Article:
While most of what makes a good photo is a matter of opinion, there are some things that are better for the image and the fish.
A little creative cropping and Instagram filters can go a long way, but achieving a photo that does the fish justice is a display of respect for the resource.
First and foremost, wild fish intended for release must be shown additional respect in order to lower their release mortality rate. Simply by fishing, you’re putting these fish at risk of injury. By handling them, you are increasing that risk, and by excessively handling them for grip and grins, you’re increasing their risks even more.
In all honesty, it’s best to simply take a mental picture and let them swim. It’s a display of confidence that you know you’ll just catch more that you can look at, and you don’t need the approval of the Internet to feel good about the accomplishments of your catches.
However, when you get that fish of a lifetime that you want to immortalize in a photo, or you had an exciting adventure you wanted to document, or whatever your justifications may be, sometimes we all just want to capture that moment in an image. Here’s a few ways to increase the quality of the photo while decreasing the risks of harm caused to the fish.
When on the bank…
Get in the water and get your hands wet! Don’t drag the fish up on the bank for a photo. Nobody will be impressed, and the Internet trolls will light you up! You can avoid this by gearing up to get into the water. Don’t go to the river in your sneakers and blue jeans. Act like you’ve been there before and you’re prepared for landing some fish today.
Don’t lay them on the ground. If you’re beaching a fish, running it into sand will damage their protective slime layer. In the instance you make this mistake, don’t wipe it off with your hands. Hold the fish slightly above the surface of the water and splash more water on it to wash away the dirt and debris. Don’t lay your fish anywhere near a rock or hard surfaces where it can slap it’s head against them and knock itself out.
When in a boat…
If the situation calls for it, pull over! Get out of the boat, get into the water, and get your hands wet! This is the best possible way to handle the fish. Standing in a boat with a fish you intend to release is a risk that the fish will flop into the floor, collecting whatever you have laying in your boat on it’s slime layer and banging it’s head against everything else. If you’re going to do a grip and grin from inside the boat, hold the fish over the water.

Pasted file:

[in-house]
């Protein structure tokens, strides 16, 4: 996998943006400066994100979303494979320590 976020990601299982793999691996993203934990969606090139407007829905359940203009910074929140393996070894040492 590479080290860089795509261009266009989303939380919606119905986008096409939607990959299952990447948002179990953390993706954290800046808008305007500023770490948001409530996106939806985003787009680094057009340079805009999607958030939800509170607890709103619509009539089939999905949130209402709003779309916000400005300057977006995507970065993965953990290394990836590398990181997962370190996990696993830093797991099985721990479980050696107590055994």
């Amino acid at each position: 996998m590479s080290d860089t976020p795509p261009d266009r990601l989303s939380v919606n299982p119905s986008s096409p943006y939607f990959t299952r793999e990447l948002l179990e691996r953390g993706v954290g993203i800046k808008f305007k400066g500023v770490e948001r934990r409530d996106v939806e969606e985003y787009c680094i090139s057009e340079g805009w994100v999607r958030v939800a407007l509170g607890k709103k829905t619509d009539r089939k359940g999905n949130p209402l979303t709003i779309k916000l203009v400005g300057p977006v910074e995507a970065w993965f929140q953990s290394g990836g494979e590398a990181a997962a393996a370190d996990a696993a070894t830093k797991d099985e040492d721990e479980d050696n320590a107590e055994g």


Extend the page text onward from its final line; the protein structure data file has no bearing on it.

Use a net with fine mesh or rubber. The stiff, rough nylon netting is abrasive, removes the natural slime coat of the fish and often tears their fins. The larger holes catch everything from smaller fins to jaws, increasing the risk of injury to the fish. Buying a net with a more supple mesh will be easier on the fish.
While keeping the fish wet is helpful, keeping it bowed like a horseshoe in the net while holding it over the side of the boat in the current is not. Take the fish out of the net as quickly as possible, securing it by the tail and cradling its stomach, then hold it over the side of the boat with it’s nose facing upstream until you’re ready for the photo.
Keep your hands out of the gills! This can’t be stressed enough, but unless you plan to kill the fish, don’t do it! If you do it, plan on the fish dying! Salmon and steelhead are resilient creatures that endure a great deal of adversity, but while this may be common when it comes to warmwater species, salmonids respond differently to being handled by their gills.
Minimize the fight. This may be easier said then done, but if you know it’s a wild fish and you’ve been at it a while, consider how bad you need the photo vs. the life of the fish. They build up lactic acid while in that state of panic, and sometimes they don’t always recover after being released. You can reduce this risk by minimizing their time out of the water, which leads into the next point.
Keep ’em wet! Leave them in the water! If at all possible, leave their mouths and gills in the water so they can continue to breathe while you’re snapping photos. This will also give them a moment to catch their breath before you release them in an area where they can recover. When you’re holding them in the water, either do it in an area without strong currents, or point the nose of the fish upstream so the current forces water through it’s gills. DO NOT hold the fish with its gills facing upstream.
Release them in an area where they can regain their feel for their surroundings. Avoid releasing fish at the top of a tailout, above rapids, or somewhere that will make their re-entry into the river an obstacle.
Keep a tight firm grip on the tail and a loose grip on it’s stomach. The heart of the fish is in the same vicinity of its pectoral fins, so if you squeeze the fish, you’re essentially squeezing its heart.
Hatchery fish on the other hand are a little easier to hold for a pose, although there’s some do’s and don’ts to that as well.
I see a lot of guides posting photos of fish at the end of the day with all their clients lined up at the ramp, holding up their catch. Rigamortis has set in, the fish are stiff, and while the box might be full, the areas where fish are touching each other as opposed to being exposed to air will develop discoloration. If you’re okay with that, then so be it. However, while those photos might be popular on guide service Facebook pages, they’re not exactly magazine cover or centerfold photo material.